One Book One Cozad Program/ Wilson Public Library/ Cozad

Wilson Public Library

910 Meridian Ave.

Cozad, NE 69130

www.wilsonpubliclibrary.org

Issued Date: December 23, 2021

Point of Contact: Laurie Yocom, Library Director (308) 784-2019

Date of Release: January 3, 2022

One Book, One Cozad 2022 Selection Announced

In January 2022, the Wilson Public Library in Cozad, NE, launches their eighth One Book One Cozad program with the selection of Evil Obsession: The Annie Cook Story by Nellie Snyder Yost.

Nebraska author Nellie Snyder Yost was born in a sod house in 1905. She grew up in the Nebraska Sandhills on a ranch in McPherson County, graduating as valedictorian from Maxwell High School in 1923. Yost was an award-winning author as well as an active historian. A brief look at her biography shows her as a member of the Nebraska Writers Guild, a member of the Lincoln County Historical Society, and the first woman board member of the Nebraska State Historical Society, serving twenty years after being appointed in 1966. Nellie Snyder Yost was also inducted into the National Cowgirl Museum Hall of Fame in 1992. She is known as one of Nebraska’s pioneer storytellers.

In January 2022, the Wilson Public Library in Cozad, NE, launches their eighth One Book One Cozad program with the selection of Evil Obsession: The Annie Cook Story by Nellie Snyder Yost.

 

It is well regarded that authors should write what they know, and Nellie did just that, but took her time about it. Although she was both a rural school teacher and a writer for the North Platte Telegraph, Nellie didn’t publish her first book until she was 46. That book was an account of her father’s stories about life in the early West: Pinnacle Jake. Her mother, Grace Snyder, was a renowned quilter and No Time on My Hands not only captured Grace’s life, it stirred a revival in quilt making in the second half of the twentieth century. Nellie published 20 books in her lifetime: Evil Obsession: The Annie Cook Story was her last.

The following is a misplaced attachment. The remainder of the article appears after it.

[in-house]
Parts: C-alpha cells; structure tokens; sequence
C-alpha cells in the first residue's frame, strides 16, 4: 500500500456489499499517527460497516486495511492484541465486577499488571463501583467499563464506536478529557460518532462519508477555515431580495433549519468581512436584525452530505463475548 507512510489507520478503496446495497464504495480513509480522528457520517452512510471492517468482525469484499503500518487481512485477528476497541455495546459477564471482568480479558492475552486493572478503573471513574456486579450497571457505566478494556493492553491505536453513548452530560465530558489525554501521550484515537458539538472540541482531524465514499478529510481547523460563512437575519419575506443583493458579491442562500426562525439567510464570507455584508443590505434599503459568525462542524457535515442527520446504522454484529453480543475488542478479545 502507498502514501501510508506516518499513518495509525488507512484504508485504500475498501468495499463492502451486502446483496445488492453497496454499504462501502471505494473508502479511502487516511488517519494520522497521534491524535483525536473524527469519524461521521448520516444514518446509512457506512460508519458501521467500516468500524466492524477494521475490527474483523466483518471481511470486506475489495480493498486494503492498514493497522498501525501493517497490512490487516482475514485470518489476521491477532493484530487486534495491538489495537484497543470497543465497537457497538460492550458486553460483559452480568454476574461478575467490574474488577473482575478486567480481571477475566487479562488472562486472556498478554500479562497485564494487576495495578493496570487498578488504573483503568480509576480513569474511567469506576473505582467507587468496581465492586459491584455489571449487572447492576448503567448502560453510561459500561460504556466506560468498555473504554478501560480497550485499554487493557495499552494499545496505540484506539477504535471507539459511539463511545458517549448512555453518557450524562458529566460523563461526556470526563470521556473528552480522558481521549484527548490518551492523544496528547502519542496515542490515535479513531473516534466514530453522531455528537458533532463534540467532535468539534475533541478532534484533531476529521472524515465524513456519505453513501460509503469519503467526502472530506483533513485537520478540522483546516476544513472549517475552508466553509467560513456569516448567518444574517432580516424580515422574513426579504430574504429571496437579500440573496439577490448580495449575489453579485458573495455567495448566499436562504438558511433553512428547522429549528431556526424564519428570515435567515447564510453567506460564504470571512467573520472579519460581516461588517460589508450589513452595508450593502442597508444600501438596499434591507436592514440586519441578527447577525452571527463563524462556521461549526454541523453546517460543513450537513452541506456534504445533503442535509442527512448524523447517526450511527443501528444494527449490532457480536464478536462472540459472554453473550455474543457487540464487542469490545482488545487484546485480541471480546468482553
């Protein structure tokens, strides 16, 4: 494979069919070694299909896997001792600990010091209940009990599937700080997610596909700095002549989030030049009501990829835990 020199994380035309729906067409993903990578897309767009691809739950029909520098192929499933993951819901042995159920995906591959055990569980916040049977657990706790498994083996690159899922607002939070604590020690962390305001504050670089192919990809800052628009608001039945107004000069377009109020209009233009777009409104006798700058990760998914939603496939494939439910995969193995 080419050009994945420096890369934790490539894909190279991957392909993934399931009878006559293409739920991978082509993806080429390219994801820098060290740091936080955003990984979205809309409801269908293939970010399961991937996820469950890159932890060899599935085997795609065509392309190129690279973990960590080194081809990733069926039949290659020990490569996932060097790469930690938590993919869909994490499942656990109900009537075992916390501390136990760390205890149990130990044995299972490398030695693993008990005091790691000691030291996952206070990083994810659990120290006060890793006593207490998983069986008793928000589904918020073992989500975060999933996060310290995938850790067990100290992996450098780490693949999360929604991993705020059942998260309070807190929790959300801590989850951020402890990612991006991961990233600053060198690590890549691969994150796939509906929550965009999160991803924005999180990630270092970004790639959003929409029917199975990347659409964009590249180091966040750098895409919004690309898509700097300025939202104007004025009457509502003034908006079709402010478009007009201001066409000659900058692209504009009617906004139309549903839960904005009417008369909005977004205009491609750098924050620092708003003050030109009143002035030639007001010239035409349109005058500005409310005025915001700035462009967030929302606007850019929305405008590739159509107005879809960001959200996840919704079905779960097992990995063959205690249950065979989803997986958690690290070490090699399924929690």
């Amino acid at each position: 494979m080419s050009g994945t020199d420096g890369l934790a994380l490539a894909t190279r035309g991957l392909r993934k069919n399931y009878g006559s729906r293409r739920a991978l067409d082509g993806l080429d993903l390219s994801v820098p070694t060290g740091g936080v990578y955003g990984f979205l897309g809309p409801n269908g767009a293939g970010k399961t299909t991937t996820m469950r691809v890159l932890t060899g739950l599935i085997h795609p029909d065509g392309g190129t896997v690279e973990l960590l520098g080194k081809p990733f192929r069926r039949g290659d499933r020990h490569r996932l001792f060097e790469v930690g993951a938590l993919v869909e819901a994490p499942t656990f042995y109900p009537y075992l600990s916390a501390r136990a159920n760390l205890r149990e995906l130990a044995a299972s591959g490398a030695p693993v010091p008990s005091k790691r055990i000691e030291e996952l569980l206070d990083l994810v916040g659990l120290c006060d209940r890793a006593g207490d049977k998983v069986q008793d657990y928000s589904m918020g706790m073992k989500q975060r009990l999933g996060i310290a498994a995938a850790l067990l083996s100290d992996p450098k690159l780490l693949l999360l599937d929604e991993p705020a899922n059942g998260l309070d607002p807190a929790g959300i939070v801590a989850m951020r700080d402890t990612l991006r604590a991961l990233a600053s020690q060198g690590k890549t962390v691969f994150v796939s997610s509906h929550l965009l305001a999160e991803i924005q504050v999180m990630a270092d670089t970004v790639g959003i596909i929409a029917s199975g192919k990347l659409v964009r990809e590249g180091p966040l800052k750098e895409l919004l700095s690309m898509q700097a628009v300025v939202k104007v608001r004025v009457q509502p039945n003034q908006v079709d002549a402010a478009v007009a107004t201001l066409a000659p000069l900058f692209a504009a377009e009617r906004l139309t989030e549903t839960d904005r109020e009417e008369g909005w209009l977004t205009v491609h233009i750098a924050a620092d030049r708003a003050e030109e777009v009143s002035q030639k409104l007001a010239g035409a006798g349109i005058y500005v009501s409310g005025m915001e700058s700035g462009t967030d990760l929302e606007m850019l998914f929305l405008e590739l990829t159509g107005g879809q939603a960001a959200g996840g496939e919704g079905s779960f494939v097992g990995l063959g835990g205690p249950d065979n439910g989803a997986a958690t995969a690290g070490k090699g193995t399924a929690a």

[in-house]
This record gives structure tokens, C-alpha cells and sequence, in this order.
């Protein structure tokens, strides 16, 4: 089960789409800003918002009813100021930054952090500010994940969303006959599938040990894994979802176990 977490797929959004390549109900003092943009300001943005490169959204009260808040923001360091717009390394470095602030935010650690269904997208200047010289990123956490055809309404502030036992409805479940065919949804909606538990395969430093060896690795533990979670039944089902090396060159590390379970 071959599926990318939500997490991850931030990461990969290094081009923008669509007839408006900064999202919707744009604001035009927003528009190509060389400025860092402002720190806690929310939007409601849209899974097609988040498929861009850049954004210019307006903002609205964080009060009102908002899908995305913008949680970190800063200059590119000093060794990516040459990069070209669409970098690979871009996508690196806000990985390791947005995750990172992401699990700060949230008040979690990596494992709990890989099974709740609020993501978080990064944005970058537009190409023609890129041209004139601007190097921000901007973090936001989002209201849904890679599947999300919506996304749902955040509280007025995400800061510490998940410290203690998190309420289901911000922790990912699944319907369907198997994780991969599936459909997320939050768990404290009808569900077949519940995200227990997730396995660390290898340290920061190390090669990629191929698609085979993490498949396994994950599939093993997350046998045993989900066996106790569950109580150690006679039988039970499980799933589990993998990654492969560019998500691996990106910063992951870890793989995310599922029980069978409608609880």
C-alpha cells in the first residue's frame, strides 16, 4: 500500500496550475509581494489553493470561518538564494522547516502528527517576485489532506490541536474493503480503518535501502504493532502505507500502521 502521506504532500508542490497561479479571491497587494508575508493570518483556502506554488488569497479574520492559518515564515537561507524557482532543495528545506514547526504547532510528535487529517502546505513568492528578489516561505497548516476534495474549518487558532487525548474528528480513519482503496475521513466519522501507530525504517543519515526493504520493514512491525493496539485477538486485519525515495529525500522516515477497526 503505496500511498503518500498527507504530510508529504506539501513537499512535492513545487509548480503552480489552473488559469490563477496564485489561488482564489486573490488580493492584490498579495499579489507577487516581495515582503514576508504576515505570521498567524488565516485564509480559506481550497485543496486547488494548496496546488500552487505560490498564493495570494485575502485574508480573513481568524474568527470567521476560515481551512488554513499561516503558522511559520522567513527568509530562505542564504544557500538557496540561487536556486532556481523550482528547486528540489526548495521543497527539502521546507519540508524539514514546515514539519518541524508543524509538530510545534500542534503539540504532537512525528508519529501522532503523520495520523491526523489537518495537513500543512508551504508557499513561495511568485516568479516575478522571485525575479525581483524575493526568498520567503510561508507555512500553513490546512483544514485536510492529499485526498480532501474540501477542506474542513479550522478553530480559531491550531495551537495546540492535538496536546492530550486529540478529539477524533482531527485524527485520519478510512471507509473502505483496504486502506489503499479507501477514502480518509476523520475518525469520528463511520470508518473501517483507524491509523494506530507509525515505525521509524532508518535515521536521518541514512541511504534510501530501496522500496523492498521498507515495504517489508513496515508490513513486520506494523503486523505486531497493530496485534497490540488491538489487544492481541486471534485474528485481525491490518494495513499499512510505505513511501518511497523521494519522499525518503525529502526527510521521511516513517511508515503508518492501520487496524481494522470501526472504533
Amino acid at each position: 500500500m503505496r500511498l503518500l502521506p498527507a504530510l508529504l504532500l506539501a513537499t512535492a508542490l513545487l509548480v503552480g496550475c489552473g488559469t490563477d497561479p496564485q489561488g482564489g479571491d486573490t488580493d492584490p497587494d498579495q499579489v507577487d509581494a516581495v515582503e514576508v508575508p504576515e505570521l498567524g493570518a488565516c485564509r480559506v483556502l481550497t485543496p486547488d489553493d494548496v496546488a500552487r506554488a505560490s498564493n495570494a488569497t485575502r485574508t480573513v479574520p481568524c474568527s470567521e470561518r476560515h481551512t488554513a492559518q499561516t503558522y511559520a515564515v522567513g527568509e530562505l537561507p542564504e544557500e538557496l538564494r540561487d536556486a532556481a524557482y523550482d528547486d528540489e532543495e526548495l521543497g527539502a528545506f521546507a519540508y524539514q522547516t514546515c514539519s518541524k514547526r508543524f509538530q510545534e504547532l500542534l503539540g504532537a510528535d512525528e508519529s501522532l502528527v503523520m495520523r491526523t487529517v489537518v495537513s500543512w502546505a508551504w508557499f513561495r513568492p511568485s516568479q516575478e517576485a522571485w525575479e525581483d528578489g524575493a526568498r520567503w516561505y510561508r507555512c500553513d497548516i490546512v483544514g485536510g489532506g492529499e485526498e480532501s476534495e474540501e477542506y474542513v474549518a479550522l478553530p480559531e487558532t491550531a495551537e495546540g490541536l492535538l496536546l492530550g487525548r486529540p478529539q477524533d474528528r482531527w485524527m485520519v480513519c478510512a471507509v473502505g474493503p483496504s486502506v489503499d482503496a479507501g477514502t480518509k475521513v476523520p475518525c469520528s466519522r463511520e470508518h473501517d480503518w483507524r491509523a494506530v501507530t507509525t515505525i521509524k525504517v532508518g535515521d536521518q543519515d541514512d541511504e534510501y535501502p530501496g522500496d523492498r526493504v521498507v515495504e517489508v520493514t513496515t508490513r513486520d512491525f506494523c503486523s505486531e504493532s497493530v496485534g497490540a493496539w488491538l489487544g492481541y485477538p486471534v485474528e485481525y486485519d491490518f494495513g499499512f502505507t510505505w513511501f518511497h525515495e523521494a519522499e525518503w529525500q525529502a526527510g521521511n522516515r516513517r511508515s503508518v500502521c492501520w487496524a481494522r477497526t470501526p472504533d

The book is about greed, power, and a woman named Annie Cook. Annie was an evil woman, abusive both physically and mentally to everyone she knew. Annie was accused of murder while she was in charge of the Lincoln County Poor Farm near Hershey, Nebraska. This was during the same time North Platte was called “Little Chicago” due to widespread county and local political corruption. Nellie spent many years doing research for the book, interviewing people who knew Annie and sifting through information to find the truth. She ultimately changed locations, directions, and characters’ names in the final edition to protect the identity of those who were still living in the area. After the book was published, lists surfaced with real names matched to the fictional ones; no list was ever verified by the Yost family.

The notion of a one book/one city (state, county, church, etc.) started with an idea by Seattle librarian Nancy Pearl. First initiated in 1998 by the Washington Center for the Book, the Library of Congress reports that such programs are abundant around the world. In fact, in 2022, One Book, One Nebraska will celebrate its seventeenth year of a statewide program. Wilson Public Library agrees with the Nebraska Center for the Book’s philosophy that “reading great literature provokes us to think about ourselves, our environment and our relationships,” and that “talking about great literature with friends, families and neighbors often adds richness and depth to the experience of reading.”

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Check out our website at www.wilsonpubliclibrary.org or our Facebook page at Wilson Public Library. We are sending this News Release as a service to the news media and citizens of Cozad.

 

 

Date

Jan 01 - 31 2022
Ongoing...
Category